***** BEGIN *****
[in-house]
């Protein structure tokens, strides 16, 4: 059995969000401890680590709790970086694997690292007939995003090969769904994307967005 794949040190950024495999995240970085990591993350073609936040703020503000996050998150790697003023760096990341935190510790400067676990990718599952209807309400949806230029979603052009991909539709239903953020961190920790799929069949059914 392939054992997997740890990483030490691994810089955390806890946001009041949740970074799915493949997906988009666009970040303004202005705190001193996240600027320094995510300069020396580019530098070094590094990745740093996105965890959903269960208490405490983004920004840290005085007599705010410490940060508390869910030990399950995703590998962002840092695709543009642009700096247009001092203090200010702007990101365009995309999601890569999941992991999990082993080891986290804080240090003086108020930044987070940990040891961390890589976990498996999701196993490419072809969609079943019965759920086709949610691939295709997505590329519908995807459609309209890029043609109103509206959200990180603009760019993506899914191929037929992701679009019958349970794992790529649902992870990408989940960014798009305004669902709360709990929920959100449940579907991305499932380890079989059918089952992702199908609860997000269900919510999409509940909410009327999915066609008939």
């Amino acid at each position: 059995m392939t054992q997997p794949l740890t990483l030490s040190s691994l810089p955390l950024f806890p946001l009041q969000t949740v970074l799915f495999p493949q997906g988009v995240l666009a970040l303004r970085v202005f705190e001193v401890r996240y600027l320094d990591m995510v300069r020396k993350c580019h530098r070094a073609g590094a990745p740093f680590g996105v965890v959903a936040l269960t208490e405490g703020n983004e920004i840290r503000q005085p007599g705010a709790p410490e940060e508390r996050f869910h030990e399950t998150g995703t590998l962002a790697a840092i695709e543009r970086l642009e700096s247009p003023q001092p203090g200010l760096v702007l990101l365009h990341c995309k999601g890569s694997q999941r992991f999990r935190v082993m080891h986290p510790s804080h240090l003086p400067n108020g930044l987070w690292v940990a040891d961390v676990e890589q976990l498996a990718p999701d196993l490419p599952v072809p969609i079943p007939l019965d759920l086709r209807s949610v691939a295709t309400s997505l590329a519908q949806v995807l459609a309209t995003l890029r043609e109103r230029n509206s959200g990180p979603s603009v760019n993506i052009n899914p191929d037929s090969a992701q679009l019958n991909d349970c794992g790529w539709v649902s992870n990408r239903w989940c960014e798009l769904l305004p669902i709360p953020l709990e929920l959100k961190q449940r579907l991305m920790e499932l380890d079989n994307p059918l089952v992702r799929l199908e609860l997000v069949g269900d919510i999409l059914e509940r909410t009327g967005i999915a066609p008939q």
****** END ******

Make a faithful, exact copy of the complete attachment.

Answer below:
[in-house]
């Protein structure tokens, strides 16, 4: 059995969000401890680590709790970086694997690292007939995003090969769904994307967005 794949040190950024495999995240970085990591993350073609936040703020503000996050998150790697003023760096990341935190510790400067676990990718599952209807309400949806230029979603052009991909539709239903953020961190920790799929069949059914 392939054992997997740890990483030490691994810089955390806890946001009041949740970074799915493949997906988009666009970040303004202005705190001193996240600027320094995510300069020396580019530098070094590094990745740093996105965890959903269960208490405490983004920004840290005085007599705010410490940060508390869910030990399950995703590998962002840092695709543009642009700096247009001092203090200010702007990101365009995309999601890569999941992991999990082993080891986290804080240090003086108020930044987070940990040891961390890589976990498996999701196993490419072809969609079943019965759920086709949610691939295709997505590329519908995807459609309209890029043609109103509206959200990180603009760019993506899914191929037929992701679009019958349970794992790529649902992870990408989940960014798009305004669902709360709990929920959100449940579907991305499932380890079989059918089952992702199908609860997000269900919510999409509940909410009327999915066609008939």
């Amino acid at each position: 059995m392939t054992q997997p794949l740890t990483l030490s040190s691994l810089p955390l950024f806890p946001l009041q969000t949740v970074l799915f495999p493949q997906g988009v995240l666009a970040l303004r970085v202005f705190e001193v401890r996240y600027l320094d990591m995510v300069r020396k993350c580019h530098r070094a073609g590094a990745p740093f680590g996105v965890v959903a936040l269960t208490e405490g703020n983004e920004i840290r503000q005085p007599g705010a709790p410490e940060e508390r996050f869910h030990e399950t998150g995703t590998l962002a790697a840092i695709e543009r970086l642009e700096s247009p003023q001092p203090g200010l760096v702007l990101l365009h990341c995309k999601g890569s694997q999941r992991f999990r935190v082993m080891h986290p510790s804080h240090l003086p400067n108020g930044l987070w690292v940990a040891d961390v676990e890589q976990l498996a990718p999701d196993l490419p599952v072809p969609i079943p007939l019965d759920l086709r209807s949610v691939a295709t309400s997505l590329a519908q949806v995807l459609a309209t995003l890029r043609e109103r230029n509206s959200g990180p979603s603009v760019n993506i052009n899914p191929d037929s090969a992701q679009l019958n991909d349970c794992g790529w539709v649902s992870n990408r239903w989940c960014e798009l769904l305004p669902i709360p953020l709990e929920l959100k961190q449940r579907l991305m920790e499932l380890d079989n994307p059918l089952v992702r799929l199908e609860l997000v069949g269900d919510i999409l059914e509940r909410t009327g967005i999915a066609p008939q």